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ERIC Number: EJ764555
Record Type: Journal
Publication Date: 2007-Apr-20
Pages: 1
Abstractor: ERIC
Reference Count: N/A
ISBN: N/A
ISSN: ISSN-0009-5982
Confucius Comes Back
Mooney, Paul
Chronicle of Higher Education, v53 n33 pA46 Apr 2007
For more than 2,500 years, Confucian thought held sway in China, advocating a state guided by highly ethical scholar-bureaucrats and a society ruled by morality and a strong emphasis on hierarchical relationships. But by the end of the 19th century, the Chinese state, powerless to fight off foreign encroachment and growing public dissatisfaction, was tottering on the brink of collapse. Leading intellectuals pointed an accusing finger at Kongfuzi (551-479 BC), better known outside China as Confucius. During the May Fourth Movement of 1919, intellectuals frustrated by China's failures shouted "Down with the Confucian store!" and called for science and democracy to take the seat of the Great Sage. Confucius was even more harshly attacked when the Communists came to power, in 1949. During the Cultural Revolution (1966-76), Confucian temples throughout China were damaged by rampaging young Red Guards, and Confucian scholars were frightened--and often beaten--into silence. Now, almost a century after Confucianism first came under attack as an obstacle to development, it is being heralded as a solution to the many political, economic, and ethical problems China faces. Here, the author discusses how once-banned works by the country's most influential philosopher are studied and celebrated as an appealing alternative to both free-market economics and hard-line Communism.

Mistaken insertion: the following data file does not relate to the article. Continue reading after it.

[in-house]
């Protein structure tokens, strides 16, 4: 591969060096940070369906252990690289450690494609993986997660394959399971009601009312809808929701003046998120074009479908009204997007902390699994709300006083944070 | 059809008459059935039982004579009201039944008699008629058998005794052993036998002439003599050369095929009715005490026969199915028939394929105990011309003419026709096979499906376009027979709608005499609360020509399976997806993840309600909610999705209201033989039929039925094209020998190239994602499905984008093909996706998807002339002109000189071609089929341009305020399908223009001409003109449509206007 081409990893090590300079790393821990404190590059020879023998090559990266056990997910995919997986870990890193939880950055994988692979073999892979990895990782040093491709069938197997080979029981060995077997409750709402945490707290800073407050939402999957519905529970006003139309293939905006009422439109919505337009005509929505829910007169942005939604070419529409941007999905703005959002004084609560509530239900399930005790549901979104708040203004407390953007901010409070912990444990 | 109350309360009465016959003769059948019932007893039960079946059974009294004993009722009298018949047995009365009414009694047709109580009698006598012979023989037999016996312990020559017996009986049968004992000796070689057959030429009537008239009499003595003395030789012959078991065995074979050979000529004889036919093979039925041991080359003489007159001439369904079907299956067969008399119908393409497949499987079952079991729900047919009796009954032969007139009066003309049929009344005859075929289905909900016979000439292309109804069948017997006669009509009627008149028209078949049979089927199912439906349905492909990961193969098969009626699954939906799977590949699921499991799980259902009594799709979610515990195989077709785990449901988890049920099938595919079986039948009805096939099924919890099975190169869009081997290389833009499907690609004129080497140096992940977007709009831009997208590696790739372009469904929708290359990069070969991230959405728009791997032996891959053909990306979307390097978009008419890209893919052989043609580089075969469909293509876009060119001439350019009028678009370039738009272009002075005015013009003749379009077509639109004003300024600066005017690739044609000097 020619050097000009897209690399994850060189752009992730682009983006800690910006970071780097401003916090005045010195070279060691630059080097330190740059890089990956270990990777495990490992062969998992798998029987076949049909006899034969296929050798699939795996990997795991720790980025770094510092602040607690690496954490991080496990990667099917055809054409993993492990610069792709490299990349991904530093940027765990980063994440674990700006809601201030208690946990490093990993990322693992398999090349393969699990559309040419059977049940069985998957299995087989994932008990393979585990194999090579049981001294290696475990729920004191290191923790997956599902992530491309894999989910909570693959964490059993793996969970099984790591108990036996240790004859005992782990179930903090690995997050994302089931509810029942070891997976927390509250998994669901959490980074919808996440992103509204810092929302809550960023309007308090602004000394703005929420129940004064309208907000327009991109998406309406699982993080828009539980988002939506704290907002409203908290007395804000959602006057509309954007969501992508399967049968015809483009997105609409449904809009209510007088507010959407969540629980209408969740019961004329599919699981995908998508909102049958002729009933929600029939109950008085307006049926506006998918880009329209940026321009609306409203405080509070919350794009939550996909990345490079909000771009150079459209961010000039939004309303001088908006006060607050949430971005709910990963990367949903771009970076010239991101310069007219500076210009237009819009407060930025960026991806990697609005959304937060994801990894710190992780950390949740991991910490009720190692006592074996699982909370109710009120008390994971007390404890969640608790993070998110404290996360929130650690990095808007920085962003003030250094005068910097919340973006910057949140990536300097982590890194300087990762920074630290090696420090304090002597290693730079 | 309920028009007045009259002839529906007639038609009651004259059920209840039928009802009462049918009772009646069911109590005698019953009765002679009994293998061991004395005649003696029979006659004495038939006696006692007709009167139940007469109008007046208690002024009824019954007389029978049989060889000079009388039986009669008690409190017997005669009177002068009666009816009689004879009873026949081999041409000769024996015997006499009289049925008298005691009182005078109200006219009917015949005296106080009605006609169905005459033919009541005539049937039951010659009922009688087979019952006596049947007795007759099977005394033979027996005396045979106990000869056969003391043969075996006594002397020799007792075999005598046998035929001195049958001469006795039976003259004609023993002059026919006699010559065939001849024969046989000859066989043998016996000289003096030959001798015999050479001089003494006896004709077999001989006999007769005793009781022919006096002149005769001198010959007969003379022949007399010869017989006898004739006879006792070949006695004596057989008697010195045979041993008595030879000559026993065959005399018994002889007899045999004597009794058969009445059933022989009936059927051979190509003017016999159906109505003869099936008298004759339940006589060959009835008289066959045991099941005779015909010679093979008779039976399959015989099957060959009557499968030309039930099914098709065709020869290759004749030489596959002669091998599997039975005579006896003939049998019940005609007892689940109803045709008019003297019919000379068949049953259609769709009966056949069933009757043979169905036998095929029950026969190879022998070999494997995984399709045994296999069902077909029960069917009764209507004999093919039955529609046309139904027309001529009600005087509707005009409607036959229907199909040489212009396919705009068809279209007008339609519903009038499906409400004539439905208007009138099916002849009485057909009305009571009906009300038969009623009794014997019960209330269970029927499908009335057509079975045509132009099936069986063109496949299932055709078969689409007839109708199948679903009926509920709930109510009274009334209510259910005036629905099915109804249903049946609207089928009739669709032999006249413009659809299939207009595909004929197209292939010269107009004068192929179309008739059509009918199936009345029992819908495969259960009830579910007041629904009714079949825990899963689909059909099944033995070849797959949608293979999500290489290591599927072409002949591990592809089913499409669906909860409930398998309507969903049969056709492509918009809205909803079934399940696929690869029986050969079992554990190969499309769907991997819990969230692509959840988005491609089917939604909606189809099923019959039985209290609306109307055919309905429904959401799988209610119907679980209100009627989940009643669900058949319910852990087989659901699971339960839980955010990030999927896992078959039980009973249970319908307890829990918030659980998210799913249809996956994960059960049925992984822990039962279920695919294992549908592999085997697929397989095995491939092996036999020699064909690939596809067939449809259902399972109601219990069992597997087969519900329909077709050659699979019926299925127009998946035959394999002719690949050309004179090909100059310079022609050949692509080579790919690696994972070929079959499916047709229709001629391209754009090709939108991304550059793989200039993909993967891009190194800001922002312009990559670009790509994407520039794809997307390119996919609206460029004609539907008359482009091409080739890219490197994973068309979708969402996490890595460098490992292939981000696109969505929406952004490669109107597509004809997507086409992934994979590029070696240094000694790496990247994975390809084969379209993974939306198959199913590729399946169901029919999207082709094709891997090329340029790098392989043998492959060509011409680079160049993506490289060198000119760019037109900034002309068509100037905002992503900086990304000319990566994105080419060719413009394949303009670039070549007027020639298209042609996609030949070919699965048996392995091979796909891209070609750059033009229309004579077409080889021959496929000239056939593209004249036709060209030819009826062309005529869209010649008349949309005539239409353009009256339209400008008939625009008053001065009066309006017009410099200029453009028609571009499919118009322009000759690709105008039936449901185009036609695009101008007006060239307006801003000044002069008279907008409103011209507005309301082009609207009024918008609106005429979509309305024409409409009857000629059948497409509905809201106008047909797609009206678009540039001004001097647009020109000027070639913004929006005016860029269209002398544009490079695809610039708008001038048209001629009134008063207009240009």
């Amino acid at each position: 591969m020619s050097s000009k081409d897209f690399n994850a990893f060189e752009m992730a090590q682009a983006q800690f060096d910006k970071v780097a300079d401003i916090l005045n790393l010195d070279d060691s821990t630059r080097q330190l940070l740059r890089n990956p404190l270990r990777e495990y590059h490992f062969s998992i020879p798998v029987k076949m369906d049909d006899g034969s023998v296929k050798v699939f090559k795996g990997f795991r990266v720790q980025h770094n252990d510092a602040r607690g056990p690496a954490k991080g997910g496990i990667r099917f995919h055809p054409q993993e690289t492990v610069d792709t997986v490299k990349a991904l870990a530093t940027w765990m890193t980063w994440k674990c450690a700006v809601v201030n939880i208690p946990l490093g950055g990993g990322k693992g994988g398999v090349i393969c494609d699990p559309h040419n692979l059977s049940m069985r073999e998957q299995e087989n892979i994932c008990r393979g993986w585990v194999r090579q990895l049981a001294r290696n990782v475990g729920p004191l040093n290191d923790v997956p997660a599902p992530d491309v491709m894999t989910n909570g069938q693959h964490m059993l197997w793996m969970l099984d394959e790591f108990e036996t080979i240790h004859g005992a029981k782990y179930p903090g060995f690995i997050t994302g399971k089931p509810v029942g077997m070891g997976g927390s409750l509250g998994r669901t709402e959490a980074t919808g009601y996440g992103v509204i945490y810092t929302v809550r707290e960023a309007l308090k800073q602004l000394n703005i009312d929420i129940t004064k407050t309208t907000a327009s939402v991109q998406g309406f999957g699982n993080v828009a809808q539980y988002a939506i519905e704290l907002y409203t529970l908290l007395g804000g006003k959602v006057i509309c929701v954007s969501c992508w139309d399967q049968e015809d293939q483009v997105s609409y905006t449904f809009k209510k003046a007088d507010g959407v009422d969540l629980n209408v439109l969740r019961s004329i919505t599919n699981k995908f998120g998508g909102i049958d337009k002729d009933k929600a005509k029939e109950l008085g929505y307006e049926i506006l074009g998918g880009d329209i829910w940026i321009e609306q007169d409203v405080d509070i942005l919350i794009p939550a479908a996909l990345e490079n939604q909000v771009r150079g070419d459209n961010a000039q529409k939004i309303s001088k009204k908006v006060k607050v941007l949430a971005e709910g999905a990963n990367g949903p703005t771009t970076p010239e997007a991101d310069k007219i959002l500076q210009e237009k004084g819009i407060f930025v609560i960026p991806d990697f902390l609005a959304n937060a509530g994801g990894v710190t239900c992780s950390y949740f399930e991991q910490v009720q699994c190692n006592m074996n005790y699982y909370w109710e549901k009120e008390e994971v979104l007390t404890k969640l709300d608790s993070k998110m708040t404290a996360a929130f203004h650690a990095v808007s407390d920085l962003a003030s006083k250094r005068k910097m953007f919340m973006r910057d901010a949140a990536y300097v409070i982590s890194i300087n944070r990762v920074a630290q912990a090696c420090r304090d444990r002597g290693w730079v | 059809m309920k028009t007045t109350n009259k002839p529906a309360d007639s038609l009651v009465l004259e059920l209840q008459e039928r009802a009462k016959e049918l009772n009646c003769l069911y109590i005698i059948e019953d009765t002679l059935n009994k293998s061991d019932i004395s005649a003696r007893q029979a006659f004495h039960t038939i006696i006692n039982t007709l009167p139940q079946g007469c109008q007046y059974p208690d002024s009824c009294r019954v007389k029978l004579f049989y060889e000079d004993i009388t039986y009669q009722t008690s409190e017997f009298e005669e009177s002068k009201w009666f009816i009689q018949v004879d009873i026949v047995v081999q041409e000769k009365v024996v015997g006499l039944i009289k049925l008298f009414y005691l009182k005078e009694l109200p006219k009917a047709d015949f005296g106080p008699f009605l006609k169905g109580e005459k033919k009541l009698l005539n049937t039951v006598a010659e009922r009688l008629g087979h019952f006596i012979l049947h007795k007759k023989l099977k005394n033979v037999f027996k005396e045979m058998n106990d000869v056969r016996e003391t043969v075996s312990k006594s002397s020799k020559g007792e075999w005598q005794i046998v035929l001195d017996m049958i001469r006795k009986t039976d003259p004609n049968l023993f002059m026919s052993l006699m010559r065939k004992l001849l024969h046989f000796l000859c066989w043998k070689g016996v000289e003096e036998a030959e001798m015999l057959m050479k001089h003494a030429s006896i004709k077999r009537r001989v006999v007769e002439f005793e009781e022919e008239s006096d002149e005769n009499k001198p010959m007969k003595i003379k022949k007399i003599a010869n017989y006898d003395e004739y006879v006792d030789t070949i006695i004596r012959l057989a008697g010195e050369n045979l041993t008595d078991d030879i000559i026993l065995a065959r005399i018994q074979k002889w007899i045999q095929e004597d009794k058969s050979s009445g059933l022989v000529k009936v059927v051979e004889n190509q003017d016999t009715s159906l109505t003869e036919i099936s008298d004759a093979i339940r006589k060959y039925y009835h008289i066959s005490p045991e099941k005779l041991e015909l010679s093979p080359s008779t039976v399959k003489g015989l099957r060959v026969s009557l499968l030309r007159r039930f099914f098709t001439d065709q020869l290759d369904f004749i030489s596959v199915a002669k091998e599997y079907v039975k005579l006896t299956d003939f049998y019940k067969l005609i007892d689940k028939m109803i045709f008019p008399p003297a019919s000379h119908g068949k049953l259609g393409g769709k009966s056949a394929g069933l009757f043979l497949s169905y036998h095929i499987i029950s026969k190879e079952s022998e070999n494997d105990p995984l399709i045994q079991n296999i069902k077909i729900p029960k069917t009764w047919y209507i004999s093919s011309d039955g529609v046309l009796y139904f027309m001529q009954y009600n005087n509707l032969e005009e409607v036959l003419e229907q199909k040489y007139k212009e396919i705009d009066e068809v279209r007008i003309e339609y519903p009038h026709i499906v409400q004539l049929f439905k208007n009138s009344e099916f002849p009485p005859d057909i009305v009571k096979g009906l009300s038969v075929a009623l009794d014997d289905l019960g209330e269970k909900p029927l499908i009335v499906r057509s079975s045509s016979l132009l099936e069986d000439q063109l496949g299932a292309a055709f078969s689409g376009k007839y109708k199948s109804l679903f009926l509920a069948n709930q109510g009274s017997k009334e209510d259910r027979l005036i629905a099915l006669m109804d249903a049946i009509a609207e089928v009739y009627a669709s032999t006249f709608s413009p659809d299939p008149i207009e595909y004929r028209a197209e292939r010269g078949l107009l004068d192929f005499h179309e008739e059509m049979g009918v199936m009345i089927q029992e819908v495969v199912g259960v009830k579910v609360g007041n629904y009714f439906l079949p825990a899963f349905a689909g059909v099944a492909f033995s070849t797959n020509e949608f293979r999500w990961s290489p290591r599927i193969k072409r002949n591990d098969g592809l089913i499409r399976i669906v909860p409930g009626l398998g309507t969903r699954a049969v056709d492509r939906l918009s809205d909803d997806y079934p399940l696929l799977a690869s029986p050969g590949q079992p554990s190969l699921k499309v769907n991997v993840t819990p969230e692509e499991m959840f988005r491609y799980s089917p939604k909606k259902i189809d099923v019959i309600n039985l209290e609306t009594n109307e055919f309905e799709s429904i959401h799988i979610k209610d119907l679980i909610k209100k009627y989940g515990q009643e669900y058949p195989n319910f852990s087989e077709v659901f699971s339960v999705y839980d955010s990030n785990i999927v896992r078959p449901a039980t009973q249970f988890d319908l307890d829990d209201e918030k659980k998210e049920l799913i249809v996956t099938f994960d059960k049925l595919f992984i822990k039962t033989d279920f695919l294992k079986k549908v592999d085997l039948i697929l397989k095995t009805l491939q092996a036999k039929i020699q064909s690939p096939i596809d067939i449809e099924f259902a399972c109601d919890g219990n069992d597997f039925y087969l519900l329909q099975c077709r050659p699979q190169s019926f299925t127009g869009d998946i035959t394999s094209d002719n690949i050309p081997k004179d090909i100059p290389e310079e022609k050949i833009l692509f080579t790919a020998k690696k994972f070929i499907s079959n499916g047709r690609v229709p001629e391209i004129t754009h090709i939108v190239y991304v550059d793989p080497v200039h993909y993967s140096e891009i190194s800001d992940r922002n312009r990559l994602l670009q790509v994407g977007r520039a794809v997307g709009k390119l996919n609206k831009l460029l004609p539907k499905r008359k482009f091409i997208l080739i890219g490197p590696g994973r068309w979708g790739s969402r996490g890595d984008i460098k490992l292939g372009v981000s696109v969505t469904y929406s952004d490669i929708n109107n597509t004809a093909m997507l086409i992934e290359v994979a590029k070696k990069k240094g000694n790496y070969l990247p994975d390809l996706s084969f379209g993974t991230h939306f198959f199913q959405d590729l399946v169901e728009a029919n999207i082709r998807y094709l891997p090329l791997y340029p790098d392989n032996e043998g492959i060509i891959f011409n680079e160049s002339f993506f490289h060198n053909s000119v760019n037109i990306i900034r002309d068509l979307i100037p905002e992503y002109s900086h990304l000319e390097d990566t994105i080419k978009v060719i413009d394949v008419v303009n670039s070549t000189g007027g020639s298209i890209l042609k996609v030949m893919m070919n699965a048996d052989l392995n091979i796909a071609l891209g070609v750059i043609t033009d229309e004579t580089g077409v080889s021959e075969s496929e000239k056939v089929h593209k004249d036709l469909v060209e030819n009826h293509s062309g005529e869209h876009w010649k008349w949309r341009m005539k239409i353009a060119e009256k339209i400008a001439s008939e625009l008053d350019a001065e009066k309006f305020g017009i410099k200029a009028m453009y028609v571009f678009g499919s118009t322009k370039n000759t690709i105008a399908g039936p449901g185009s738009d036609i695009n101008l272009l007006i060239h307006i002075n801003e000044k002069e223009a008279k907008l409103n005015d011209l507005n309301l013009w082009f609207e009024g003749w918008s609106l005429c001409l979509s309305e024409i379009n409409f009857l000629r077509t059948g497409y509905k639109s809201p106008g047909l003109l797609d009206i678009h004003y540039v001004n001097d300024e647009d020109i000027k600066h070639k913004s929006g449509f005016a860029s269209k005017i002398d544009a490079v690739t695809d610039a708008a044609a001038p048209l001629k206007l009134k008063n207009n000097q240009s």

Chronicle of Higher Education. 1255 23rd Street NW Suite 700, Washington, DC 20037. Tel: 800-728-2803; e-mail: circulation@chronicle.com; Web site: http://chronicle.com/
Publication Type: Journal Articles; Reports - Descriptive
Education Level: Higher Education
Audience: N/A
Language: English
Sponsor: N/A
Authoring Institution: N/A
Identifiers - Location: China